Incredible story of a successful in-flight surgery using fork, knife, coat hanger, and cognac

In June 1995, physicians Angus Wallace and Tom Wong were waiting for their flight to depart Hong Kong to London when they were asked to examine a woman complaining of arm pain caused by a "fall." After takeoff, the doctors returned to the woman to put a splint on her arm but they quickly realized that her injuries were much more serious than she had first reported. Not only did the woman have arm and rib fractures, her lung was punctured and air leaking between her lung and chest wall had caused a pneumothorax. The condition is life threatening if not treated and Wallace believed the change in air pressure upon landing would kill her. So Wallace and Wong had to improvise. From Wikipedia:

The medical kit had lidocaine – a local anaesthetic – but the catheter in the kit was designed only for urinary catheterisation and was too soft for use as a chest tube. The doctors fashioned a trocar from a metal clothes hanger to stiffen the catheter, and a check valve from a bottle of water with holes poked in the cap. They sterilised their equipment in Courvoisier cognac, and began surgery by making an incision in the patient's chest, but with no surgical clamps available, Wong had to hold the incision open with a knife and fork while Wallace inserted the catheter. The whole surgery lasted about ten minutes; the doctors successfully released the trapped air from the patient's chest, and she passed the rest of the flight uneventfully, eating and watching in-flight movies.

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Woman arrested for selling fake doctor's notes to students playing hooky

In Louisiana, police arrested Belinda Gail Fondren, 52, for forging doctor's notes that she sold to students skipping school. The notes were $20/each and she reportedly sold 14 of them before getting nabbed. She had been signing the name of a physician who previously employed her. Fondren was caught after the Vernon Parish School Board called the physician's office to look into the sudden increase in excuse notes from his office. It's surprising that the students would waste money on something they could easily make themselves given the endless free templates available online! From Yahoo! News:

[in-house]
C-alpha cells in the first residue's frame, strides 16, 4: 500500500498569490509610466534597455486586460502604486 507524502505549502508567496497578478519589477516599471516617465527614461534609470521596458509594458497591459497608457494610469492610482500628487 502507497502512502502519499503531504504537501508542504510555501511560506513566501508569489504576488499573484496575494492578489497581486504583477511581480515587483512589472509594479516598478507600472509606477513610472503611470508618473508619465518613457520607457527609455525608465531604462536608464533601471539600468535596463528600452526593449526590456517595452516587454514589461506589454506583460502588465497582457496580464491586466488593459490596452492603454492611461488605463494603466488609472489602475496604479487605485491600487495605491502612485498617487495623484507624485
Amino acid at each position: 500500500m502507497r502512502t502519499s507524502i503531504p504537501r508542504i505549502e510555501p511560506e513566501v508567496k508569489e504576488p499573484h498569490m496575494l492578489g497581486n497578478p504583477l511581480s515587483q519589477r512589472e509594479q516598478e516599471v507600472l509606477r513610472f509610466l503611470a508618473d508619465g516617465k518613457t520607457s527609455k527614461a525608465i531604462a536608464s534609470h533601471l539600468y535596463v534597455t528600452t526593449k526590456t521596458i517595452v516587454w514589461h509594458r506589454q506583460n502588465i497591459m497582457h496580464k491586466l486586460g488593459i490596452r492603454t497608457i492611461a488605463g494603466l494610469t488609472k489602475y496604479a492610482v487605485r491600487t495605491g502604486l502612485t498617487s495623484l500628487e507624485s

Fondren was arrested on October 23 and charged with filing or maintaining false public records, according to the Bastrop Enterprise. The Vernon Parish School Board did not immediately respond to Insider's request for comment and it's unclear whether or not the students who bought the fake notes will be punished.

If convicted, Fondren could face up to five years in prison.

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The daring doctors experimenting with psychedelic medicines

Rolling Stone's Mac McClelland tells the story of the physicians bravely breaking the law by treating patients with MDMA, ayahuasca, DMT, LSD, and other hallucinogens. From RS:

As an internal-medicine specialist, Dr. X doesn't have any patients who come to him seeking psychotherapy. But the longer he does the work, the more "I'm seeing that consciousness correlates to disease," he says. "Every disease." Narcolepsy. Cataplexy. Crohn's. Diabetes – one patient's psychedelic therapy preceded a 30 percent reduction in fasting blood-sugar levels. Sufferers of food allergies discover in their journeys that they've been internally attacking themselves. "Consciousness is so vastly undervalued," Dr. X says. "We use it in every other facet in our life and esteem the intellectual part of it, but deny the emotional or intuitive part of it." Psychedelic therapy "reinvigorated my passion and belief in healing. I think it's the best tool to achieving well-being, so I feel morally and ethically compelled to open up that space."...

"If we didn't have some idea about the potential importance of these medicines, we wouldn't be researching them," says Dr. Jeffrey Guss, psychiatry professor at NYU Medical Center and co-investigator of the NYU Psilocybin Cancer Project. "Their value has been written about and is well known from thousands of years of recorded history, from their being used in religious and healing settings. Their potential and their being worthy of exploration and study speaks for itself."

Optimistic insiders think that if all continues to go well, within 10 to 15 years some psychedelics could be legally administrable to the public, not just for specific conditions but even for personal growth.

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